An age of reform

Daily Reading for May 19 • Dunstan, Archbishop of Canterbury, 988

The Benedictine reform movement provided the impetus for the great burgeoning of English learning and literature—in both Latin and the vernacular—during the second half of the tenth century. . . . The beginning the monastic movement in England is conventionally dated to 940, the year in which Dunstan assumed the abbacy of Glastonbury. An anonymous Anglo-Saxon monk .B. wrote his biography, the Vita S. Dunstani, between 995 and 1005; from it we learn that Dunstan was a scholar of outstanding ability. He composed a number of Latin poems, and his handwriting may possibly be seen in several surviving manuscripts. But Dunstan was primarily effective as an administrator, and his long tenure of the archbishopric of Canterbury (960-88) saw the implementation of many of the ideas cherished by the English reformers. . . .

The monastic (or “Benedictine”) reform of the later tenth century was long overdue. Since the “golden age” of Wearmouth-Jarrow and York had departed with the onslaught of the Danish invasions at the end of the eighth century, the moral and cultural force of regular monastic discipline had languished in England. The extent to which spiritual dissolution had set in may be seen in Aelfric’s perhaps somewhat exaggerated account of conditions at Winchester in 963: “At that time in the Old Minster, where the bishop’s seat is situated, there were clerics living badly, possessed by pride, arrogance, and wantonness to such an extent that some of them refused to celebrate mass in their turn; they repudiated the wives whom they had taken unlawfully and married others, and continually devoted themselves to gluttony and drunkenness.” . . . With the accession of Edgar and his raising of Dunstan to the post of archbishop of Canterbury in 960, the monastic revival was firmly established. . . .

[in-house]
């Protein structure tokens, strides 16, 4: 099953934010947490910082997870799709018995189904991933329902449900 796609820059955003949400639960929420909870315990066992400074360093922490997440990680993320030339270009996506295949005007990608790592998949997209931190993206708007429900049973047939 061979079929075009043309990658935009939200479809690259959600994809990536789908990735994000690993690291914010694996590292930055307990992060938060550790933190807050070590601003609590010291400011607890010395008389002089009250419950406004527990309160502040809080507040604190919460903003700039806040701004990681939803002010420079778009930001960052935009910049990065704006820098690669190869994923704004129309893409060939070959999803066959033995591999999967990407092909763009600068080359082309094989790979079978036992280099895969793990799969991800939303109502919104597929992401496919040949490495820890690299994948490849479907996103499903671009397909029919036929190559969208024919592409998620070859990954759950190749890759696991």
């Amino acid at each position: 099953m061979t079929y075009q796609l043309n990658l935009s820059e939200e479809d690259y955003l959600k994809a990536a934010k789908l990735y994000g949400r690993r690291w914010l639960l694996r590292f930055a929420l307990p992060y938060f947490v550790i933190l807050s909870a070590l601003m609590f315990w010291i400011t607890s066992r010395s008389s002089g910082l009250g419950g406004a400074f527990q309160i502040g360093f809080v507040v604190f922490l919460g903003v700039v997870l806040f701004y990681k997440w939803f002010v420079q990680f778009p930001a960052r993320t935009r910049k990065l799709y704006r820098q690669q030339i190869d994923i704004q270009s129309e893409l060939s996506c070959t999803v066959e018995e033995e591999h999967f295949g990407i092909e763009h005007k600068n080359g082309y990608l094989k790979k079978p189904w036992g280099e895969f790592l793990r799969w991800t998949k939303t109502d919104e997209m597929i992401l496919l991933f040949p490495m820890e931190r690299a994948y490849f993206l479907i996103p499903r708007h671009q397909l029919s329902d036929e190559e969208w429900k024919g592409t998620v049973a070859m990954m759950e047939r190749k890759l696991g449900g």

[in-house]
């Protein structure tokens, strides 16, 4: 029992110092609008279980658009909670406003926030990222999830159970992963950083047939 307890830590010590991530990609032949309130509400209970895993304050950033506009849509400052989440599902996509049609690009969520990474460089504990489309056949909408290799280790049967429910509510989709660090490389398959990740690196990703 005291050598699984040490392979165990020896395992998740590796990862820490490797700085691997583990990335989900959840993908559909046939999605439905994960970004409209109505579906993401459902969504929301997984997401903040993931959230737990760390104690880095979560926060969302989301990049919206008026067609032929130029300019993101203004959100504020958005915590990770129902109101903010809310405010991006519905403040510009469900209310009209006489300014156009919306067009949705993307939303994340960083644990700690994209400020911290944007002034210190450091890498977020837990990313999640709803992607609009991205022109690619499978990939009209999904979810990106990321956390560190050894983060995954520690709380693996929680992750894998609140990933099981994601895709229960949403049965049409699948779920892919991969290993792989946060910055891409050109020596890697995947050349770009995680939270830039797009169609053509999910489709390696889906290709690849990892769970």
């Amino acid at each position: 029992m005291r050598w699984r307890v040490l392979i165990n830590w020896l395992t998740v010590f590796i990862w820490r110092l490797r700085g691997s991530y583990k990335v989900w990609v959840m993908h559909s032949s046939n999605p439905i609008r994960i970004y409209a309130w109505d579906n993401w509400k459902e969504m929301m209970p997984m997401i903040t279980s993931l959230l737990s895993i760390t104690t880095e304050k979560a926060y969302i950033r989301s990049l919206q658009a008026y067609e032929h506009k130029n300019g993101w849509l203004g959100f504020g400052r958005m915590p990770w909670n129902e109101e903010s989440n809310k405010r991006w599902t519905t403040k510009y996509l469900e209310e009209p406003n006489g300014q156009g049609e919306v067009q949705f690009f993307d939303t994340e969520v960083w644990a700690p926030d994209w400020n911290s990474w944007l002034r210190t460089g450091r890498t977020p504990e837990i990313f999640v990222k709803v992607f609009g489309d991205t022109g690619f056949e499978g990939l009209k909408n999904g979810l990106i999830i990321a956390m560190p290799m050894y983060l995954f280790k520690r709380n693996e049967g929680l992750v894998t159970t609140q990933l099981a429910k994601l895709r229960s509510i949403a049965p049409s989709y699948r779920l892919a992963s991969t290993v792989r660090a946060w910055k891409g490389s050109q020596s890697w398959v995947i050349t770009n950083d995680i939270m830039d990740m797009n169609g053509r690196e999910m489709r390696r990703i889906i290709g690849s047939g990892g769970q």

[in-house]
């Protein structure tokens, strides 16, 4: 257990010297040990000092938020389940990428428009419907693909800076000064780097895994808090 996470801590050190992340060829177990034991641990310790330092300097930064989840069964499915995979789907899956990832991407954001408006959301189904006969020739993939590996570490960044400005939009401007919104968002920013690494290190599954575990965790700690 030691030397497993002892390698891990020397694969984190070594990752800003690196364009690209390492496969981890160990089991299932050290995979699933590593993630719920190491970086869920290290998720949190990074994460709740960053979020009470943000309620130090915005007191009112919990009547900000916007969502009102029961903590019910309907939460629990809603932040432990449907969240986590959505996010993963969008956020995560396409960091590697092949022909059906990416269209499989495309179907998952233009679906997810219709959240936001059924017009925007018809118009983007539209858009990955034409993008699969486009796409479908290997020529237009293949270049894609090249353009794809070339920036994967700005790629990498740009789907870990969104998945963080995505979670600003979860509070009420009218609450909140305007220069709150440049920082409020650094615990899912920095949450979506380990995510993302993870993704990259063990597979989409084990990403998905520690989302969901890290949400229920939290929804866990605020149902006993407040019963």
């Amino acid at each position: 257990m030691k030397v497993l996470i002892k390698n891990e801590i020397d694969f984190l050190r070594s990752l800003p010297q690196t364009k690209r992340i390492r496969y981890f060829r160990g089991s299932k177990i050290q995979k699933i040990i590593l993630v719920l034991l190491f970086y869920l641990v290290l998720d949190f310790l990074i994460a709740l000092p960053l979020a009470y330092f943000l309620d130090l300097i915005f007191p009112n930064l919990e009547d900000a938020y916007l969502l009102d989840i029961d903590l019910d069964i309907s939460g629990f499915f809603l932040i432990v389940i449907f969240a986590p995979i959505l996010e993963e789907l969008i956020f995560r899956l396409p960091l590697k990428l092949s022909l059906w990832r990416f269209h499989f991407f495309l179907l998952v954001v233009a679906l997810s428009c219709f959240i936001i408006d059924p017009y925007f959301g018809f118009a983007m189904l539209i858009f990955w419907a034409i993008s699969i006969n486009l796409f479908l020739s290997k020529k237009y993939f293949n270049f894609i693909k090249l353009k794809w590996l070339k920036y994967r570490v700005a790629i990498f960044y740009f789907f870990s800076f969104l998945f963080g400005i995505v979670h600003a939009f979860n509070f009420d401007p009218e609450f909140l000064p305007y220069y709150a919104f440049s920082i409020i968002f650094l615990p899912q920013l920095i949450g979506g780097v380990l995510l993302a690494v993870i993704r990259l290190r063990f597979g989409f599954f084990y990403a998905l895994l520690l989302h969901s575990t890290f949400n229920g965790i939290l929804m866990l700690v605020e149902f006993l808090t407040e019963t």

One of the first problems for the reform movement was to ensure uniform liturgical and disciplinary practices; diversity in such matters had become widespread because the number of monasteries had increased rapidly as a result of King Edgar’s personal commitment to the cause and his many gifts of land. Thus about 973 a Synodal Council was held at Winchester. This Council issued a Latin customary known as the Regularis Concordia, “The Agreement Concerning the Rule.” Intended as a supplement to the Benedictine Rule, it had a profound effect on the English church and its liturgy.

From A New Critical History of Old English Literature by Stanley B. Greenfield, Daniel Gillmore Calder, and Michael Lapidge (NYU Press, 1996).

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